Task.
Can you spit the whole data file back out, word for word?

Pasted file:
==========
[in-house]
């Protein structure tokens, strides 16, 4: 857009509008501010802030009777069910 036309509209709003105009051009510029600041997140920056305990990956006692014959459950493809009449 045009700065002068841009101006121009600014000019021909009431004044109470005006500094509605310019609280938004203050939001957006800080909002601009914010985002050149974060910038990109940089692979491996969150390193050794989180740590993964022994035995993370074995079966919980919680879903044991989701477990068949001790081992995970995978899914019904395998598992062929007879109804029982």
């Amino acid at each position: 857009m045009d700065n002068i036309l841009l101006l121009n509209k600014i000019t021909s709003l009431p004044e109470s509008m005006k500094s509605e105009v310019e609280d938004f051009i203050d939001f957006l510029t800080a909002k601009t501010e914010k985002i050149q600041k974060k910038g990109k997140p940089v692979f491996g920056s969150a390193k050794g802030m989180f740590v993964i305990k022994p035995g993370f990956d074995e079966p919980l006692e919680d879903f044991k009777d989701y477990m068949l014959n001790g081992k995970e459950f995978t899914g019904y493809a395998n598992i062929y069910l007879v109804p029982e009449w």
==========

[in-house]
């Protein structure tokens, strides 16, 4: 857009509008501010802030009777069910 036309509209709003105009051009510029600041997140920056305990990956006692014959459950493809009449 045009700065002068841009101006121009600014000019021909009431004044109470005006500094509605310019609280938004203050939001957006800080909002601009914010985002050149974060910038990109940089692979491996969150390193050794989180740590993964022994035995993370074995079966919980919680879903044991989701477990068949001790081992995970995978899914019904395998598992062929007879109804029982």
């Amino acid at each position: 857009m045009d700065n002068i036309l841009l101006l121009n509209k600014i000019t021909s709003l009431p004044e109470s509008m005006k500094s509605e105009v310019e609280d938004f051009i203050d939001f957006l510029t800080a909002k601009t501010e914010k985002i050149q600041k974060k910038g990109k997140p940089v692979f491996g920056s969150a390193k050794g802030m989180f740590v993964i305990k022994p035995g993370f990956d074995e079966p919980l006692e919680d879903f044991k009777d989701y477990m068949l014959n001790g081992k995970e459950f995978t899914g019904y493809a395998n598992i062929y069910l007879v109804p029982e009449w």